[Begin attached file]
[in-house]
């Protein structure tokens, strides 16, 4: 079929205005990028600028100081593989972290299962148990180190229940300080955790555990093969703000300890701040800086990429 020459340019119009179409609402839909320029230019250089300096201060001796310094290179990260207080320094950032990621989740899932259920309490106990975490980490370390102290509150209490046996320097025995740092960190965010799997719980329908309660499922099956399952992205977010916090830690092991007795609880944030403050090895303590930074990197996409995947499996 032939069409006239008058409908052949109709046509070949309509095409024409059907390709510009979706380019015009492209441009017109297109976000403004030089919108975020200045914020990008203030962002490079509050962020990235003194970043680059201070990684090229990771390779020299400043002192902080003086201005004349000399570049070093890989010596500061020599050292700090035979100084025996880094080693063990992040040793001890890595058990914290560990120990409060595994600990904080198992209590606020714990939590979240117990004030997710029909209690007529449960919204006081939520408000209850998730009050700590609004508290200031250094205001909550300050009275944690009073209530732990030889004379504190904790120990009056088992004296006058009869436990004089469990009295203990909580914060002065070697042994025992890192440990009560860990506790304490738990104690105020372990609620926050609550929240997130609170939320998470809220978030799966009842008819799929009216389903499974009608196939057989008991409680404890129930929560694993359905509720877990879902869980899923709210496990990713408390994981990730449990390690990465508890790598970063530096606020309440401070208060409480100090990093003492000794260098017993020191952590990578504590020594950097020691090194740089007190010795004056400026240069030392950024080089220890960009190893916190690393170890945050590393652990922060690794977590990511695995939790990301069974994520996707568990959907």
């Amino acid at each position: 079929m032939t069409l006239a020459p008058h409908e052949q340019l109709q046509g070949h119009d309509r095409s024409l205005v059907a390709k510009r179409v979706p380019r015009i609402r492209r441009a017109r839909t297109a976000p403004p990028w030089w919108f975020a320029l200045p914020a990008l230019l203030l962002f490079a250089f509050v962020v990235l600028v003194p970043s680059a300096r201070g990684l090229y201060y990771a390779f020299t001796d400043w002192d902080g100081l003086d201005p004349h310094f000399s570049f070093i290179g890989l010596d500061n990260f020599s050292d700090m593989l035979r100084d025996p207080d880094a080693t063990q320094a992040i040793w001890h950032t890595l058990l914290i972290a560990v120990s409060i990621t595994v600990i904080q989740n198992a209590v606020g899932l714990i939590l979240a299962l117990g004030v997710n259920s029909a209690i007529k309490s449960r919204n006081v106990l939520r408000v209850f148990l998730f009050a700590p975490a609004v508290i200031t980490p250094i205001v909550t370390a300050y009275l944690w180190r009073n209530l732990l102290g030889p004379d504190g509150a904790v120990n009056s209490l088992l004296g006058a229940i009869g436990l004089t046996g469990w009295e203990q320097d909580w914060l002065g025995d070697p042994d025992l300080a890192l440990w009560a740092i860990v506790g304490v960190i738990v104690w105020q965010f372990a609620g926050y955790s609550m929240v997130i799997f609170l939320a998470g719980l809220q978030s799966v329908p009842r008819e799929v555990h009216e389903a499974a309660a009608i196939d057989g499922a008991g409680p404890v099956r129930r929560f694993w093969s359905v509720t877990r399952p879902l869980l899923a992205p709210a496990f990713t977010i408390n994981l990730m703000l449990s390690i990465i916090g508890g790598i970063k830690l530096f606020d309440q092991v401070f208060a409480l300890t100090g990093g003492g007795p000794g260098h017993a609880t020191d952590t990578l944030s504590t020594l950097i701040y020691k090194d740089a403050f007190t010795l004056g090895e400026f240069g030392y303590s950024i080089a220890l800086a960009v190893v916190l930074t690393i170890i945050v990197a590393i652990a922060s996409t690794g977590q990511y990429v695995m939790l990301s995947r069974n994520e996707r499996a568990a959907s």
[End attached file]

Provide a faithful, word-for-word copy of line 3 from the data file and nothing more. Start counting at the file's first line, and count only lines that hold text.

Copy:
């Amino acid at each position: 079929m032939t069409l006239a020459p008058h409908e052949q340019l109709q046509g070949h119009d309509r095409s024409l205005v059907a390709k510009r179409v979706p380019r015009i609402r492209r441009a017109r839909t297109a976000p403004p990028w030089w919108f975020a320029l200045p914020a990008l230019l203030l962002f490079a250089f509050v962020v990235l600028v003194p970043s680059a300096r201070g990684l090229y201060y990771a390779f020299t001796d400043w002192d902080g100081l003086d201005p004349h310094f000399s570049f070093i290179g890989l010596d500061n990260f020599s050292d700090m593989l035979r100084d025996p207080d880094a080693t063990q320094a992040i040793w001890h950032t890595l058990l914290i972290a560990v120990s409060i990621t595994v600990i904080q989740n198992a209590v606020g899932l714990i939590l979240a299962l117990g004030v997710n259920s029909a209690i007529k309490s449960r919204n006081v106990l939520r408000v209850f148990l998730f009050a700590p975490a609004v508290i200031t980490p250094i205001v909550t370390a300050y009275l944690w180190r009073n209530l732990l102290g030889p004379d504190g509150a904790v120990n009056s209490l088992l004296g006058a229940i009869g436990l004089t046996g469990w009295e203990q320097d909580w914060l002065g025995d070697p042994d025992l300080a890192l440990w009560a740092i860990v506790g304490v960190i738990v104690w105020q965010f372990a609620g926050y955790s609550m929240v997130i799997f609170l939320a998470g719980l809220q978030s799966v329908p009842r008819e799929v555990h009216e389903a499974a309660a009608i196939d057989g499922a008991g409680p404890v099956r129930r929560f694993w093969s359905v509720t877990r399952p879902l869980l899923a992205p709210a496990f990713t977010i408390n994981l990730m703000l449990s390690i990465i916090g508890g790598i970063k830690l530096f606020d309440q092991v401070f208060a409480l300890t100090g990093g003492g007795p000794g260098h017993a609880t020191d952590t990578l944030s504590t020594l950097i701040y020691k090194d740089a403050f007190t010795l004056g090895e400026f240069g030392y303590s950024i080089a220890l800086a960009v190893v916190l930074t690393i170890i945050v990197a590393i652990a922060s996409t690794g977590q990511y990429v695995m939790l990301s995947r069974n994520e996707r499996a568990a959907s």